Osteoporosis is a disease characterized by low bone mass and deterioration of bone tissues, leading to bone fragility and an increase in fracture risk. The term osteoporosis comes from the Greek word osteon, meaning bone, and porus, meaning pore or passage. Osteoporosis literally makes bones porous. The amount of calcium stored in human bones decreases over time, causing the skeleton to weaken.


Osteoporosis is a disorder that has no noticeable symptoms until the weakening of the bones leads to problems with posture, lower back pain, and brittle or easily broken bones. Although osteoporosis can appear at any age, it is most commonly a disease of older adults. It develops when the breakdown of old bone—a process known as resorption—outpaces the production of new bone tissue.

On the left, a healthy bone with normal tissue and density.

Bone remodeling occurs because bone is made primarily of calcium and phosphorous. Calcium is critically involved in muscle contraction, nerve impulse transmission, and many metabolic activities within cells. To remain healthy, the body must keep the level of free calcium ions (Ca2+) in the blood within a very narrow concentration range. Besides providing a framework for the body, bone acts as a calcium “bank.” When excess calcium is present in the blood, osteoblasts deposit it into bones where it is stored. When too little calcium is present, osteoblasts dissolve calcium from bones and move it into the blood. This process is controlled mainly by parathyroid hormone (PTH) secreted by the parathyroid glands in the neck. As people age, various conditions cause them to take more calcium out of the “bone bank” than they deposit, and osteoporosis eventually develops. A person's peak bone mass and the rate at which they lose it in later life affect their risk of developing osteoporosis; the higher the peak bone mass at age 30, the lower the risk of osteoporosis later on.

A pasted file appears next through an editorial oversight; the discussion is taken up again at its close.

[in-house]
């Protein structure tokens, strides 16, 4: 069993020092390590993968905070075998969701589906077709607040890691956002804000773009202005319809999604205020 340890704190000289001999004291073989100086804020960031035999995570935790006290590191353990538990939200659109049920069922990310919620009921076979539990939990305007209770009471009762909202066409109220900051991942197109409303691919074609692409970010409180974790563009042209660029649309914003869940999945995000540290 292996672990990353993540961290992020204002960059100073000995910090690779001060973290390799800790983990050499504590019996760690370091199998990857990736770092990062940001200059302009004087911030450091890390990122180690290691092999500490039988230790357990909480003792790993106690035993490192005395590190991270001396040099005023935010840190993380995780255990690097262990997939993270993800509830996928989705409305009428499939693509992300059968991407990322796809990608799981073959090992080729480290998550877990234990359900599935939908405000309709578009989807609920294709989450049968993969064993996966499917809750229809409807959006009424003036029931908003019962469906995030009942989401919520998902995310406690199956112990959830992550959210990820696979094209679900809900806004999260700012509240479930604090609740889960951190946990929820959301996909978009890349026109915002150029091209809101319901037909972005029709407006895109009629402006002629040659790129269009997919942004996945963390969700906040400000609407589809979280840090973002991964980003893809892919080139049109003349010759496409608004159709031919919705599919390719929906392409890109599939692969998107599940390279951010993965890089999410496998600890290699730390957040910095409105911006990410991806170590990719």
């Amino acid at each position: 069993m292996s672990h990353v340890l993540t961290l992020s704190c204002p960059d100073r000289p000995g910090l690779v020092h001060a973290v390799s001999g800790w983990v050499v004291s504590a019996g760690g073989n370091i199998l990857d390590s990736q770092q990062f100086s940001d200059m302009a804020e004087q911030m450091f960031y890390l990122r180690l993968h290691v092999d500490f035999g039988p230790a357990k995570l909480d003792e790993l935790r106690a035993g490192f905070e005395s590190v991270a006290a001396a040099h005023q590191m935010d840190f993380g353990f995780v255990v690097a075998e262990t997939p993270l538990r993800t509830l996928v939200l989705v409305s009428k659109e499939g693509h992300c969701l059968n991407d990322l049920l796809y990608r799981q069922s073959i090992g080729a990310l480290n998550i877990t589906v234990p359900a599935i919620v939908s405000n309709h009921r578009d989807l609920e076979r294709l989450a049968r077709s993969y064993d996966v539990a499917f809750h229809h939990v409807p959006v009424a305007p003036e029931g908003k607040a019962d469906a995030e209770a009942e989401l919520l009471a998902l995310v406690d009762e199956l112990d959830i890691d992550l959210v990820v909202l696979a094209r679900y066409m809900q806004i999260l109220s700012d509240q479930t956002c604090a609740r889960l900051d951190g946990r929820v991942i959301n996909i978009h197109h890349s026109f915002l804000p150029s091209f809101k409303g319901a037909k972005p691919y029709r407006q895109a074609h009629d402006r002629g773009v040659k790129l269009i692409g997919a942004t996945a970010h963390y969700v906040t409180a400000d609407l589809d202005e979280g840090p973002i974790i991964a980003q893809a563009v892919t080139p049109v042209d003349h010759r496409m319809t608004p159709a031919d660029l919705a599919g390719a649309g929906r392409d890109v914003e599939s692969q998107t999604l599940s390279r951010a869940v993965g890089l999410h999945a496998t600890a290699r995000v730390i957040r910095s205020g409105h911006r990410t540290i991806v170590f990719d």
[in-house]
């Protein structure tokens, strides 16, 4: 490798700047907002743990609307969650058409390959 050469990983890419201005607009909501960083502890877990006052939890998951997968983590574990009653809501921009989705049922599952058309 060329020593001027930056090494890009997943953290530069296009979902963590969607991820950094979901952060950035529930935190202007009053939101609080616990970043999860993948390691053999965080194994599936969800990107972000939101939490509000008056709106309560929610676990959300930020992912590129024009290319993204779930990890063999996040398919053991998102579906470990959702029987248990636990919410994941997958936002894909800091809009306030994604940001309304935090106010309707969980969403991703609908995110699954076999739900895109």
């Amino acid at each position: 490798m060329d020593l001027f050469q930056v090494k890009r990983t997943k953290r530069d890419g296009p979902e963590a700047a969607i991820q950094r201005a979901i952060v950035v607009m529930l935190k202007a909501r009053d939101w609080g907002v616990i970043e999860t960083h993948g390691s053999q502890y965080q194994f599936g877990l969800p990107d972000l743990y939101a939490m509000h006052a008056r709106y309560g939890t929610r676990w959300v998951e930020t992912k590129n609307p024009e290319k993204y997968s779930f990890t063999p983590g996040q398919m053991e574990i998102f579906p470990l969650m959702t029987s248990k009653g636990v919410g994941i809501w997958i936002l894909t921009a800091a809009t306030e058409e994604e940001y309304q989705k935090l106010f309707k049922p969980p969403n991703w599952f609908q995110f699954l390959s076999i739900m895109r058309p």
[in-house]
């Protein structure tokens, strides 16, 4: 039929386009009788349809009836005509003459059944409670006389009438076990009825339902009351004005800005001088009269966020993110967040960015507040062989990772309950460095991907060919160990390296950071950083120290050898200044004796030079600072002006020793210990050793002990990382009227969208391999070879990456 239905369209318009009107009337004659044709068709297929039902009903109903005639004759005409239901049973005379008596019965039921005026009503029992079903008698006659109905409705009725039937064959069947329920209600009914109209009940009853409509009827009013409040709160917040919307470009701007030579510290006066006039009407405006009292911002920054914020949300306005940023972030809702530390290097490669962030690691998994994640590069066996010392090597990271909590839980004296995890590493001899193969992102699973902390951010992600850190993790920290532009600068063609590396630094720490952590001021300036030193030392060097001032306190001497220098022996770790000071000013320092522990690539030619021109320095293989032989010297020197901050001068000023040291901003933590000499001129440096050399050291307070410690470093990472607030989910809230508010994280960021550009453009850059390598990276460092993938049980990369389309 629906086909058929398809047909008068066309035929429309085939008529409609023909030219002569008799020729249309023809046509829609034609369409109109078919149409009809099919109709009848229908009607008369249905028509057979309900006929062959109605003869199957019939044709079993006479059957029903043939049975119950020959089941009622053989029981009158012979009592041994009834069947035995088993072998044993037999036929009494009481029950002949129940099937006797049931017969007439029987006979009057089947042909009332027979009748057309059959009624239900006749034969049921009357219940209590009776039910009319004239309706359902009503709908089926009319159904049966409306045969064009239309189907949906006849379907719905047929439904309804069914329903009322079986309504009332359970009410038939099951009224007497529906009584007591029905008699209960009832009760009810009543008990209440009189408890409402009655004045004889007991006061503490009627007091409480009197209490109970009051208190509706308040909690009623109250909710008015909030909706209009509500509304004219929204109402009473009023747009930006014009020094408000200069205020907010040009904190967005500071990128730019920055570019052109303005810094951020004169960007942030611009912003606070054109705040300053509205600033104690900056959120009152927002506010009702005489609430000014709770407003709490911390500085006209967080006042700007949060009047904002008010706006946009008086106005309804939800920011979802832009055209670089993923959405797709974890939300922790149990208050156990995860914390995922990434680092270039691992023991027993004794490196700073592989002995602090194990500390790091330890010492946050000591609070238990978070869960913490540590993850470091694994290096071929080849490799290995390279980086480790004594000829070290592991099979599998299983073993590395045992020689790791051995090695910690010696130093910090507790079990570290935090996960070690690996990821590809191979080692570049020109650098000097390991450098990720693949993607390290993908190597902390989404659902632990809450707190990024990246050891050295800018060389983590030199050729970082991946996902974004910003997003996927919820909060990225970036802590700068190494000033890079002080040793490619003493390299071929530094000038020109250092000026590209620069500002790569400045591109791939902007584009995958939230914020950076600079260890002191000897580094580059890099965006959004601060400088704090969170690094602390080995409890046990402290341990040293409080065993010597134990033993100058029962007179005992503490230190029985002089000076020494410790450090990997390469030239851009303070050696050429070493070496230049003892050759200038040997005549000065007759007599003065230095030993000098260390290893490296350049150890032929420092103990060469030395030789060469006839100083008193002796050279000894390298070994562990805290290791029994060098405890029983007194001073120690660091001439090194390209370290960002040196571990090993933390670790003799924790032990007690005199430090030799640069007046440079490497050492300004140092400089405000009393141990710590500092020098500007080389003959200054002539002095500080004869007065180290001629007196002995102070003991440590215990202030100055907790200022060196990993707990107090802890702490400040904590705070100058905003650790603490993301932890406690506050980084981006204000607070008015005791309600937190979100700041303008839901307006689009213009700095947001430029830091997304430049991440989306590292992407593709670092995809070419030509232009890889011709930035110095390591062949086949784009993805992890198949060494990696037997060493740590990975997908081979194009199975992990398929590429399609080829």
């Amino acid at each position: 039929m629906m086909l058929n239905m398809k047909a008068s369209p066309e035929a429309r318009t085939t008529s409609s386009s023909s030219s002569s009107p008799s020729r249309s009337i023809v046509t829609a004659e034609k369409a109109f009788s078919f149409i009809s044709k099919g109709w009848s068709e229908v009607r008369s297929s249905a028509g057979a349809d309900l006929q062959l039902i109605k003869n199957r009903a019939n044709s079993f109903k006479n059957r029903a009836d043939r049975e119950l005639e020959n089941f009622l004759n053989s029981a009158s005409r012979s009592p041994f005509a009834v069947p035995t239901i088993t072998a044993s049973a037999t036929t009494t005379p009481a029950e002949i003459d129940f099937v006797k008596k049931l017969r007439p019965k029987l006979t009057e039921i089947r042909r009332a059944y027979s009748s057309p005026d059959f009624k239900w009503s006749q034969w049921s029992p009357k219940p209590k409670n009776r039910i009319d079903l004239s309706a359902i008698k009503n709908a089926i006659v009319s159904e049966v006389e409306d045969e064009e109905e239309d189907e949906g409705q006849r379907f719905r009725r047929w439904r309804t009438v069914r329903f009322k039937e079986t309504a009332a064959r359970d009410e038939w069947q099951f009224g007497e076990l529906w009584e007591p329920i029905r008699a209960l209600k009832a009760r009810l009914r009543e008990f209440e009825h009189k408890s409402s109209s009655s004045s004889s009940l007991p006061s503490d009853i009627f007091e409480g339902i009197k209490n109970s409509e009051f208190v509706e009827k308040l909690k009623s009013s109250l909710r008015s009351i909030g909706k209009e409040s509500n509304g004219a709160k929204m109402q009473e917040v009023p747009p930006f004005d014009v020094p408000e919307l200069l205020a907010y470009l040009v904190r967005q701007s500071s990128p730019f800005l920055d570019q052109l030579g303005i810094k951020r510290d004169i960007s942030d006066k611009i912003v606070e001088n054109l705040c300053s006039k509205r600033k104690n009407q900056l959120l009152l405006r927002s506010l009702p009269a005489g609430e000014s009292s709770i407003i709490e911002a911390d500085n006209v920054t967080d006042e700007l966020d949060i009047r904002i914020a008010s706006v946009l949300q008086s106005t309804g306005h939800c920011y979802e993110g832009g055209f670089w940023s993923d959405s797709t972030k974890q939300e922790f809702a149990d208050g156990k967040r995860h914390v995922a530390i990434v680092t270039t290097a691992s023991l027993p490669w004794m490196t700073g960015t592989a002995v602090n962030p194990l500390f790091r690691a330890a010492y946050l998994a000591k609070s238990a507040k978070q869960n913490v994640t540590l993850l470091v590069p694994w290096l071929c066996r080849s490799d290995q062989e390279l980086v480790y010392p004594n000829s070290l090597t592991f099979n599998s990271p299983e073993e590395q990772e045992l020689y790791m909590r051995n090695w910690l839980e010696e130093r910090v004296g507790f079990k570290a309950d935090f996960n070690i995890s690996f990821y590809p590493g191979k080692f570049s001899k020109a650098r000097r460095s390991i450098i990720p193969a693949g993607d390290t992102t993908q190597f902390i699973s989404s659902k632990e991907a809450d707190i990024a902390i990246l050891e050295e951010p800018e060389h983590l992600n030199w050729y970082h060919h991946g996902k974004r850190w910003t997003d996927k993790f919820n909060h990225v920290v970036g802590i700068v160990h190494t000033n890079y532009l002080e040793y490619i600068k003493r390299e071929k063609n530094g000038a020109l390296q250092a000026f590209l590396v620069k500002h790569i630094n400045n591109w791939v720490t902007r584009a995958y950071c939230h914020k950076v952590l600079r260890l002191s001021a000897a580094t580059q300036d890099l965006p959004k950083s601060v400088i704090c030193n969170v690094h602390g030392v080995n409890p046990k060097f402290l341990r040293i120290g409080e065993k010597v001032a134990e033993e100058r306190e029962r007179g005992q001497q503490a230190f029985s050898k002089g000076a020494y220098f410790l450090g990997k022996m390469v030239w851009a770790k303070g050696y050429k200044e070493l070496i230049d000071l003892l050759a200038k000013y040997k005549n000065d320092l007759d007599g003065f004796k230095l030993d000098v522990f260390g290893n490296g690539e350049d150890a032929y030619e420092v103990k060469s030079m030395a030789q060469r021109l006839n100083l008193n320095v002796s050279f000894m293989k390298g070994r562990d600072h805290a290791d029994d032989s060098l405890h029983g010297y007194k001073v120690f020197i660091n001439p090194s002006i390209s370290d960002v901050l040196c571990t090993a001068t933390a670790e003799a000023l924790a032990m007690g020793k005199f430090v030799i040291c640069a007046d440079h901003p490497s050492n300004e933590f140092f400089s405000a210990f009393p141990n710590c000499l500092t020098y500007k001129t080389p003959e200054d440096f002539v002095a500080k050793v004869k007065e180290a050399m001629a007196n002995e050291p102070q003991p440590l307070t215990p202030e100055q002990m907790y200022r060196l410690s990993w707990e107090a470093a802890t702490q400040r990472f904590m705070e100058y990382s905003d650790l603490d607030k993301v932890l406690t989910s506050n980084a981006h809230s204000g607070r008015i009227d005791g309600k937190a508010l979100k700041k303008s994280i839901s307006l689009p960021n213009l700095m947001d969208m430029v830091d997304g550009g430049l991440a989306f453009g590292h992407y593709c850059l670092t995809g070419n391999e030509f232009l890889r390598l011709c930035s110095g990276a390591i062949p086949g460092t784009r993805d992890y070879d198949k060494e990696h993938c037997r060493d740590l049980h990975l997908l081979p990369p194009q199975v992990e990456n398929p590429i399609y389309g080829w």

Doctors divide osteoporosis into three categories, or types. Types 1 and 2 are considered primary because they are not caused by other diseases or conditions. Type 3 osteoporosis is sometimes called secondary osteoporosis because it results from taking certain drugs or having other diseases.


According to the National Osteoporosis Foundation (NOF), as of 2011 about 10 million people (8 million women and 2 million men) in the United States have osteoporosis, and another 34 million adults have low bone density, a condition called osteopenia. Osteopenia can develop into osteoporosis if it is not treated. Osteoporosis is responsible for more than 1.5 million fractures annually in the United States, including 300,000 hip fractures, 700,000 vertebral fractures, 200,000 wrist fractures, and more than 300,000 fractures in other parts of the body. The costs of treating osteoporosis and the fractures that it causes come to more than US$19 billion each year. An osteoporosis-related fracture occurs in one in two women and one in eight men over the age of 50.

Although osteoporosis is often thought of as a woman's disease, it affects men, too. Men who take certain medications, particularly cortisone and other steroid drugs, have the same risk of developing osteoporosis as women who take these medications. Each year, 80,000 American men with osteoporosis have a hip fracture, and one-third of them die within a year.

Worldwide, osteoporosis is estimated to affect one in three women and one in 12 men over the age of 50. It is the most common metabolic bone disease in the world.

Osteoporosis in children is very unusual. There is a rare condition called juvenile idiopathic osteoporosis. About 60 cases have been reported worldwide. Idiopathic means that the cause of the condition is unknown.

Risk factors

There are two basic categories of risk factors for osteoporosis. Some of these risk factors can be changed, while others cannot be altered. Risk factors that cannot be changed include:

Risk factors for osteoporosis that people can change include:

Certain diseases also increase a person's risk of developing osteoporosis:

Causes and symptoms

The basic cause of osteoporosis is that the loss of bone tissue occurs faster than the production of replacement bone. The increased rate of bone loss can be particularly critical if the person had a low or inadequate peak bone mass to begin with. A low peak bone mass can result from malnutrition in childhood; inadequate intake of calcium or vitamin D (vitamin D is necessary for the body to make use of calcium in the diet); an eating disorder in adolescence, when the body's need for calcium is at its height; or not getting enough exercise.